LEWISTON — Niagara University will be back in session soon but as one might expect, they'll be a lot of changes.

First off, undergraduate students will be working with a new academic calendar void of any holidays to keep them from going home throughout the semester. Instead, they will start classes early, on Aug. 24, and conclude the semester with Thanksgiving break in November. Students will not have to come back for final exams, which will be given online instead.

Debra Colley, executive vice president of Niagara University, said she has been working with a great deal of staffers to ensure the plan works for everyone.

“Our work started early in the spring when information about (COVID-19) first came out and the pandemic was made clear, and, the university, much like other industries had to begin emergency pandemic planning,” she said on Monday. “It really was at that point we had a crisis response team and an academic task force that began moving higher education study to a hybrid online platform. Employees, faculty, students moved off campus and we finished the semester. We put a lot of measures in place to make sure nothing gets in the way of students progressing toward completion after all the work they have done.”

Upon the completion of the semester, administrators began planning for the fall. The comprehensive plan ensures engagement with students can continue on campus.

Faculty, staff and students will be screened daily to develop a dashboard that allows officials to monitor the school. Students from restricted states will be subject to a two-week quarantine in hotels in Niagara Falls, per the orders of Gov. Cuomo.

During their planning process, Niagara University was monitoring the health precautions and safety measures being taken in Ontario, Canada. Classes will still be offered online to keep students from being in classrooms when they don’t need to be. This also enables students at Niagara University’s Ontario campus to take the classes they need considering the border has been limited to essential crossings.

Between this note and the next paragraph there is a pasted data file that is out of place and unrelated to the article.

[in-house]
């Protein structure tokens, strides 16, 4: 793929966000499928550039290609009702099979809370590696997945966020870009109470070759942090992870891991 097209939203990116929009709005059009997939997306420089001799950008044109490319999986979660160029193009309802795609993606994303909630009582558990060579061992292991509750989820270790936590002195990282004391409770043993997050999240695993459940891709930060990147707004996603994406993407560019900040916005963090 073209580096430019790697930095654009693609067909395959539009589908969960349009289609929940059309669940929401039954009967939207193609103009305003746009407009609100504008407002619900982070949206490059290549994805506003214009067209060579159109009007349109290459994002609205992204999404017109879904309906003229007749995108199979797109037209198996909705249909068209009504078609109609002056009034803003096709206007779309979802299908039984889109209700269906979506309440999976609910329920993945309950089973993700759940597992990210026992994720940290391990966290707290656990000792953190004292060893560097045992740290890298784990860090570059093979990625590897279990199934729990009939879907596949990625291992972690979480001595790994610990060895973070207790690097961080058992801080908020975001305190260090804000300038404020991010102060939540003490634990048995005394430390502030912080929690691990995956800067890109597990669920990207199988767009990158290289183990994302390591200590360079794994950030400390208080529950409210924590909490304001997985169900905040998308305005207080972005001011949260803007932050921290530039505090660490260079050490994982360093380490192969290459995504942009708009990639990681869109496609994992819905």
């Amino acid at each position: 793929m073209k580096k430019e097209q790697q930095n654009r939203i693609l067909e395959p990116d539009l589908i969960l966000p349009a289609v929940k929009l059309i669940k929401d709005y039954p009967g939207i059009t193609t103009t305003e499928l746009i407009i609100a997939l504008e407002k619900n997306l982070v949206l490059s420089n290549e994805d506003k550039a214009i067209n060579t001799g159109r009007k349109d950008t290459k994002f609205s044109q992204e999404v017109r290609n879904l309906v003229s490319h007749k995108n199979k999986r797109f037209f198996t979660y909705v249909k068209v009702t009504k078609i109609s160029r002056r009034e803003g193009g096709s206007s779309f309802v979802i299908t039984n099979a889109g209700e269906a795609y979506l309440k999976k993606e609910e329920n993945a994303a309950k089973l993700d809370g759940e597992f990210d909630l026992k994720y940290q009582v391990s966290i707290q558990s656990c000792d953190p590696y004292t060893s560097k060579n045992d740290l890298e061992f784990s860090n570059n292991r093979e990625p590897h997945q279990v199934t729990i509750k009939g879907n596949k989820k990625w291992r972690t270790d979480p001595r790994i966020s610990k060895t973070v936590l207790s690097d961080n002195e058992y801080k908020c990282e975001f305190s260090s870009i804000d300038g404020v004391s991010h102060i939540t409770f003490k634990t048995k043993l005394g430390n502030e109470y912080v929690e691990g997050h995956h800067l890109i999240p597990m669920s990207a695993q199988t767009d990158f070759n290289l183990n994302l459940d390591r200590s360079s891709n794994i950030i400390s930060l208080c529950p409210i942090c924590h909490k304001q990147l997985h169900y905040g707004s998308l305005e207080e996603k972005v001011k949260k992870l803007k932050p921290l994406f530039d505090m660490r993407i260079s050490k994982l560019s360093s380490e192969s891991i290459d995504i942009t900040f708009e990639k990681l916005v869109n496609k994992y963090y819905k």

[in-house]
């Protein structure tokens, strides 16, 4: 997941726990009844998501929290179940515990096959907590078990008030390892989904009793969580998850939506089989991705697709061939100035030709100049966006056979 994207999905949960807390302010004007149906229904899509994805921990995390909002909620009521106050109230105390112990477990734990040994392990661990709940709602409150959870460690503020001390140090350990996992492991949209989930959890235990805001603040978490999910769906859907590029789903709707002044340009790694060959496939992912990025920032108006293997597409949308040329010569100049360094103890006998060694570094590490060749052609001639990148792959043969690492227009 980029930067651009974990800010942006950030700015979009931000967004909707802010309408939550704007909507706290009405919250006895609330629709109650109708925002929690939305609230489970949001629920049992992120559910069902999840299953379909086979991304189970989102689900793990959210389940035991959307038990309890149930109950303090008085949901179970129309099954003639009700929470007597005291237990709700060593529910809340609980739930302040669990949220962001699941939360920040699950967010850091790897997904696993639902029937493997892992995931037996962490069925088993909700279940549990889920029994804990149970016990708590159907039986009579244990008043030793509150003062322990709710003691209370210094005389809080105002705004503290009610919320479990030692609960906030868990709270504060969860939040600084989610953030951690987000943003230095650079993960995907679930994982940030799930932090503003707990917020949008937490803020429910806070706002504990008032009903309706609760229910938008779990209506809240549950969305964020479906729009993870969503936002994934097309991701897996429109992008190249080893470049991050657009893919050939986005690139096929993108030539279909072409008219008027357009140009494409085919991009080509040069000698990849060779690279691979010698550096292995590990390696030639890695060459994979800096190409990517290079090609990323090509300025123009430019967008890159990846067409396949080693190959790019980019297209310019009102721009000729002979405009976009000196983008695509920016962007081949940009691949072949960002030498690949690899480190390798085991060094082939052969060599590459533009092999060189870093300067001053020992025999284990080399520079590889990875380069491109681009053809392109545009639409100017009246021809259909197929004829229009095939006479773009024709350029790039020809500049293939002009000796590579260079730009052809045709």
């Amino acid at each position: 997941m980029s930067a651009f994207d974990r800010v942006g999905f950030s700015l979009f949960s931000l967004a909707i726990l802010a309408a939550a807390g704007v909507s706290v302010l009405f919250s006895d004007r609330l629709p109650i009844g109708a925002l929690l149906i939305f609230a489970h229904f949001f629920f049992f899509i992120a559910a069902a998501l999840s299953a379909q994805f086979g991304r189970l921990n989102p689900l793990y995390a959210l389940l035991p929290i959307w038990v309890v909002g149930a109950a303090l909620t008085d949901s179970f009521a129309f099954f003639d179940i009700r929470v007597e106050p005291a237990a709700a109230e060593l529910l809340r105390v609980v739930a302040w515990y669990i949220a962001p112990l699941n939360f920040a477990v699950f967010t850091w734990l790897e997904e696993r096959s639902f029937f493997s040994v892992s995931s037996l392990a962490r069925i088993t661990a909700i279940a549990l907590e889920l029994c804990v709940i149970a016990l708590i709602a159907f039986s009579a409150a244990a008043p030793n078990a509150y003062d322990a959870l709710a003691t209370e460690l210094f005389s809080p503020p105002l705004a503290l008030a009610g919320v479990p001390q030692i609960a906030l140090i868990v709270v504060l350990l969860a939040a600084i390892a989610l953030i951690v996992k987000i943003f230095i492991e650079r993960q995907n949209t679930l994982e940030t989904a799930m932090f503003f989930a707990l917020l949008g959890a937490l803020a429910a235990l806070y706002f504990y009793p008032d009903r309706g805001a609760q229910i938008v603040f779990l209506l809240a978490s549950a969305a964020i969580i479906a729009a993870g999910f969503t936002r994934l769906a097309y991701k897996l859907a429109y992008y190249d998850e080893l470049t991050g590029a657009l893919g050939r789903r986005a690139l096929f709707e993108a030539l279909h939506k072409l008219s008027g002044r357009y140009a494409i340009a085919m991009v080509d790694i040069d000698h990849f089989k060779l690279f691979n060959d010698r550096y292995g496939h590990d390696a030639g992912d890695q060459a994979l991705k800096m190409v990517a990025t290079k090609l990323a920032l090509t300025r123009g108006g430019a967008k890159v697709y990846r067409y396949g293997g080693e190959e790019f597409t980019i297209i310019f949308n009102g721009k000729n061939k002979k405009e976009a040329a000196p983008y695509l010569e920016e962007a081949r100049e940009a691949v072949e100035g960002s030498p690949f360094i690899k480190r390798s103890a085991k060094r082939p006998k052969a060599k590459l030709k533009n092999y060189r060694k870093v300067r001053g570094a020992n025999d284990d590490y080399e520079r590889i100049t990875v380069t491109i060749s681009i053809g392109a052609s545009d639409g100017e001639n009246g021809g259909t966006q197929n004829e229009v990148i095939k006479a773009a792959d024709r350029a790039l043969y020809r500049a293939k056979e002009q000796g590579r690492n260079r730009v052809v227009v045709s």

Other changes include students living on campus moving in at staggered times and days, rather than the normal singular move-in date. In order to maintain the new capacities established for the dining halls, Niagara University will be instituting some new technology called AReveryware. Developed locally, this app will allow students to an image with their smartphone, which shows them how many people are in the dining hall.

An issue many students have been wondering about is practicums and student teaching.

“Student teaching is one thing, but almost every program has a clinical experience, same thing for the nurses,” Colley said. “We do clinicals. The New York State Education Department has put out a lot of guidance on ways you can assist students with their practicums to meet the requirements so they’re not delayed by that. The College of Education is working within that guidance with all our school partners, and the College of Nursing is working with all the hospitals.”

In conjunction with their new means of educating, the school has developed the Purple Pledge, which is an affirmation that students, faulty and staff will be working hard to keep the community safe from the spread of COVID-19. While the school has been adhering to Gov. Cuomo’s guidelines on higher education, administrators say they have been doubling down on them by asking students, faculty and staff to wear masks all the time, except for meals.

Living on campus will be somewhat different as most rooms will be singles only, with some exceptions being made to allow two students to live together. However, they must be healthy in order to do so, but there is some flex housing being created at hotels in Niagara Falls. For now, Colley said there has not been a need for the flex housing, though.

Colley added that Niagara University is ready for the coming semester and is excited to have students return to campus despite the ongoing pandemic. 

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